Chapter six is Routing with Linux. Unlike chapters two and four, the recipes in this chapter are written assuming Debian or Fedora as opposed to Pyramid Linux. Schroder starts with calculating subnets and moves on quickly to static and dynamic routing.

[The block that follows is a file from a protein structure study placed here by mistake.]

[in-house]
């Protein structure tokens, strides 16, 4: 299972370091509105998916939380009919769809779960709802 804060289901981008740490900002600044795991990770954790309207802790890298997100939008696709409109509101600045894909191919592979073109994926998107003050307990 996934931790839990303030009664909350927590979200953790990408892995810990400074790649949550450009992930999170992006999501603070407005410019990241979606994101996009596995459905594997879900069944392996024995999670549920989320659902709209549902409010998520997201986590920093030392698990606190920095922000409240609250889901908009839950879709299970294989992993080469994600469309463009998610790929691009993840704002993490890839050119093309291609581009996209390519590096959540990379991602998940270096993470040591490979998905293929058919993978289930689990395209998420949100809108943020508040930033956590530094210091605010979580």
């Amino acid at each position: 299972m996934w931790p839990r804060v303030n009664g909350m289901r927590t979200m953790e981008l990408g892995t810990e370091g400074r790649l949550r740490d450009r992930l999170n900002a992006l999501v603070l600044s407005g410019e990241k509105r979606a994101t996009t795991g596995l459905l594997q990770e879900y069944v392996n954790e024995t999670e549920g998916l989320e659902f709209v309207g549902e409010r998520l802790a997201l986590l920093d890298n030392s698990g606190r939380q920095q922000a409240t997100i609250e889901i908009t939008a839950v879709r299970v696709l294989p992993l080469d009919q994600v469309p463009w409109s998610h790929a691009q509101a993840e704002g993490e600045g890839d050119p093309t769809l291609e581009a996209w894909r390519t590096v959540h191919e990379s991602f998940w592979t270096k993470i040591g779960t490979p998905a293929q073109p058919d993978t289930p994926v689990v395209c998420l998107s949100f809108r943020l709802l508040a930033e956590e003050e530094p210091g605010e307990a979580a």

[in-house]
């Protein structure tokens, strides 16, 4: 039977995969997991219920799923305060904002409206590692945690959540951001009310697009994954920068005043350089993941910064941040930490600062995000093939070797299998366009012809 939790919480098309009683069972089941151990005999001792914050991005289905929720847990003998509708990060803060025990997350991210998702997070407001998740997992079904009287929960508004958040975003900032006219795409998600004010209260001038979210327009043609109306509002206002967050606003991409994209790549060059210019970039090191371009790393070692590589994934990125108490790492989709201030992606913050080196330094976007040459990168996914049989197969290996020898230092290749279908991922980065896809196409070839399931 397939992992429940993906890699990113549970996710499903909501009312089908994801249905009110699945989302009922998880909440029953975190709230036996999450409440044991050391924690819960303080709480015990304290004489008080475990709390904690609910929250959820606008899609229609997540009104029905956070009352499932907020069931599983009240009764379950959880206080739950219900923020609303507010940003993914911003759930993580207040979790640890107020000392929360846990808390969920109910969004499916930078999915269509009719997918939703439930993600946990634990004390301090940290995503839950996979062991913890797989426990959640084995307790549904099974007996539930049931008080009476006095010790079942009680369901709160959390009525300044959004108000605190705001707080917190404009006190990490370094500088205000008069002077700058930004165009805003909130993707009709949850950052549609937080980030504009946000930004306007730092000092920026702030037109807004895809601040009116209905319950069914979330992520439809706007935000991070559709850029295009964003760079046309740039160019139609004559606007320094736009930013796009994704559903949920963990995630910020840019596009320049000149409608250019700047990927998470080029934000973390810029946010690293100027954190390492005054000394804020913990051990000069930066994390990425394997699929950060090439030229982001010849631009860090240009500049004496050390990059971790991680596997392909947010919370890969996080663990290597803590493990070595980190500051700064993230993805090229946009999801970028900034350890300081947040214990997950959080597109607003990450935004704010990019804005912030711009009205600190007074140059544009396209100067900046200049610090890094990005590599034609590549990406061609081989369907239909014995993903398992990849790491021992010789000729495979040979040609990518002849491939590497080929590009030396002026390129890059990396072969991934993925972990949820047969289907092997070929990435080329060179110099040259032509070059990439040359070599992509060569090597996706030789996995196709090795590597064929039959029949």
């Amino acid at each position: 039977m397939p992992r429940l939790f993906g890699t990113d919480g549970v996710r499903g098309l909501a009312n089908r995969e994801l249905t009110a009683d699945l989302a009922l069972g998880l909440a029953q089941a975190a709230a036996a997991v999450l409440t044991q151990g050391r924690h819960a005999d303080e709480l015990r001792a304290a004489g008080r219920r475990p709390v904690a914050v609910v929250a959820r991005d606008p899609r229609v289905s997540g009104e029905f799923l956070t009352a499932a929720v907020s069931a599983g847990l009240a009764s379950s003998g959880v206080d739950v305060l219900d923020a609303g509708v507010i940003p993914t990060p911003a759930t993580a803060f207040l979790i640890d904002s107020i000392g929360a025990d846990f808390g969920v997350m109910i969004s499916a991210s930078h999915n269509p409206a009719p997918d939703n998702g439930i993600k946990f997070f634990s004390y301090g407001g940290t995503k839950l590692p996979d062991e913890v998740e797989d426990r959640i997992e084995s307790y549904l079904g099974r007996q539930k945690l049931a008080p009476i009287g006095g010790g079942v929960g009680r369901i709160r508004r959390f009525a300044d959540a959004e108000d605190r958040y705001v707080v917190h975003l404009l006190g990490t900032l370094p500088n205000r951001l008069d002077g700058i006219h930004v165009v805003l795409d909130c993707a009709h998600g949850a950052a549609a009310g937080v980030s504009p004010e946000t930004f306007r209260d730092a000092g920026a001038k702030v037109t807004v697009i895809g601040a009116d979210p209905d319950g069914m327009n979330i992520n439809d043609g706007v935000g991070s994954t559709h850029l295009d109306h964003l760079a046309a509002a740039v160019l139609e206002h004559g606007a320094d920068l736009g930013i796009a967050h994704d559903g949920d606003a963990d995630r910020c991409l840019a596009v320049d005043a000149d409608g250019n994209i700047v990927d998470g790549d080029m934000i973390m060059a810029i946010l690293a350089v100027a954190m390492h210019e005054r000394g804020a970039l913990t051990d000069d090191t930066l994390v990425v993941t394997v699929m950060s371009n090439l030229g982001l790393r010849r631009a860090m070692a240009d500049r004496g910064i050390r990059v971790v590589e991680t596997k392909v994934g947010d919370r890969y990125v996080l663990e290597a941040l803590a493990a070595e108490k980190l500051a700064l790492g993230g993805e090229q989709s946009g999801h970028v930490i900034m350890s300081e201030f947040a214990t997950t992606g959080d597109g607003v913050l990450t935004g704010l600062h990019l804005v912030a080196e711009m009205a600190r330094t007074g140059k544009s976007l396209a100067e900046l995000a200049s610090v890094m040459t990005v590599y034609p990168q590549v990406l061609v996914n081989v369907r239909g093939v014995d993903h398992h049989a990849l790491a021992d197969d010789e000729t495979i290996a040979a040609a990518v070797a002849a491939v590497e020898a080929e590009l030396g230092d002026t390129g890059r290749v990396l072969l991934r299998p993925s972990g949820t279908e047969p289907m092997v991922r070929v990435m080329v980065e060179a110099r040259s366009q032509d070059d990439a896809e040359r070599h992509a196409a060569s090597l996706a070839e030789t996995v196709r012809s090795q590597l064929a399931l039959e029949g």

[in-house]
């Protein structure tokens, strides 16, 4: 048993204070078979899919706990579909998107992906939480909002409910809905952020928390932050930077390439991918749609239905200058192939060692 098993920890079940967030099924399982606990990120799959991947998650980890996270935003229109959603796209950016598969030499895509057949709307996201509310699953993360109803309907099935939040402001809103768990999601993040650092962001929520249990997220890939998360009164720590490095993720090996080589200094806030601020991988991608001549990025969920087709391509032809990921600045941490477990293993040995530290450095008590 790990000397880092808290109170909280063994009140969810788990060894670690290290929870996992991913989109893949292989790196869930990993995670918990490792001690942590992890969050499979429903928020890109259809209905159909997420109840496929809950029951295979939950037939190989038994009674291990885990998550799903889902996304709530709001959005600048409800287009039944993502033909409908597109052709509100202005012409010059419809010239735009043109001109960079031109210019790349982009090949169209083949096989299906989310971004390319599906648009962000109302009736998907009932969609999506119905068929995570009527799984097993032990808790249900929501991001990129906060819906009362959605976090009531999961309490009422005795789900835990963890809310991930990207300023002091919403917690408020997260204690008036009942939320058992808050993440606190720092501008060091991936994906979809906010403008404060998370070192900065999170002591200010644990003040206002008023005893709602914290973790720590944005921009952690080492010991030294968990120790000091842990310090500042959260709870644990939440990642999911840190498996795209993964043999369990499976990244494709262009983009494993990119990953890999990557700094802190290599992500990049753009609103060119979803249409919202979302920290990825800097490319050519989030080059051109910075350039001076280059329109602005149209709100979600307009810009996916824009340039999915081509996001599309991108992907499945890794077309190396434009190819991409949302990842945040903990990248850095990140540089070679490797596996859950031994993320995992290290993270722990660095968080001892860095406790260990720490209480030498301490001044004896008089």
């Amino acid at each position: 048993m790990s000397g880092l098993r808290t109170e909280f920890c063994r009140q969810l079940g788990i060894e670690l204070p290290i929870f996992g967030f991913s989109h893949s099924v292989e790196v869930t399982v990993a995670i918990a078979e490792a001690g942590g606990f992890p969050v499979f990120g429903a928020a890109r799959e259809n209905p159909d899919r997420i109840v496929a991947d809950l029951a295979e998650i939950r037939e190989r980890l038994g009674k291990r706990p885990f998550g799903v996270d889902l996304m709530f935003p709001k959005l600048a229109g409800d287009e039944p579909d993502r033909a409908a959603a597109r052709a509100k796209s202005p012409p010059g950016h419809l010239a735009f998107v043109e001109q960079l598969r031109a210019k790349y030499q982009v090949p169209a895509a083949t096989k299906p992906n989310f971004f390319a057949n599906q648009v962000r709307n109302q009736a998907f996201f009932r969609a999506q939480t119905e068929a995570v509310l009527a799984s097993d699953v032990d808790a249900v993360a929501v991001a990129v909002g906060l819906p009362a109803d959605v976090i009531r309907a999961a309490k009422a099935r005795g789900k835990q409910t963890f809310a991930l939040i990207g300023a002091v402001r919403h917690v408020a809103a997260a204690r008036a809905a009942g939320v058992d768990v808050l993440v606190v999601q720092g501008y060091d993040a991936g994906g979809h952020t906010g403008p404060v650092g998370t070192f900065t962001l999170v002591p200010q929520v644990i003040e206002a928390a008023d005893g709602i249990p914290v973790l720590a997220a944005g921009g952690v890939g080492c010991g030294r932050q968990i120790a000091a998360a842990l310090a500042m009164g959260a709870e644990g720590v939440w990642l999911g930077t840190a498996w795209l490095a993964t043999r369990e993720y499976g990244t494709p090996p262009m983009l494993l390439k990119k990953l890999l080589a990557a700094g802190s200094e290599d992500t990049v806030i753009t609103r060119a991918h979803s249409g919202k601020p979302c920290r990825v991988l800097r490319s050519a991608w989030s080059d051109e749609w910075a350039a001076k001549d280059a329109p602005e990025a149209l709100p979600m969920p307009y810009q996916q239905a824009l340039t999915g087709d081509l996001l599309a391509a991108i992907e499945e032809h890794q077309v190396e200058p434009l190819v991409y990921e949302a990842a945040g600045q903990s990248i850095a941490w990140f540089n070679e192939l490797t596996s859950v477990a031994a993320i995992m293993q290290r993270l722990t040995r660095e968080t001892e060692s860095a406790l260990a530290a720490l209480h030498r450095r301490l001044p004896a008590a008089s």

Chapters seven, eight, nine and ten are all about connecting remotely. Seven is Secure Remote Administration with SSH. The basics are covered as well as hardening SSH, tunneling X Windows securely and even sshfs. I've personally spent a great deal of time tracking down little bits of information for many of these, and here they are all collected together in a very easy to read and use format. Chapter eight is Using Cross-Platform Graphical Desktops. This chapter covers rdesktop, FreeNX and VNC. The majority of the chapter focuses on FreeNX and VNC. The VNC portions give some very nice recipes for working securely and in a mixed environment that includes windows machines. I work in just such an environment, and I look forward to being able to reference this book on those occasions when I need to connect to one of our Windows servers. It doesn't happen too often, and that makes a reliable reference that much more valuable. Chapter nine is Building Secure Cross-Platform Virtual Private Networks with OpenVPN. The recipes begin with instructions on setting up a lab to work with OpenVPN and test things without interfering with the rest of a network. This is a quick chapter and lays out setting up the server and connecting with clients. Chapter ten is similar to nine but has recipes to build a Linux PPTP VPN server.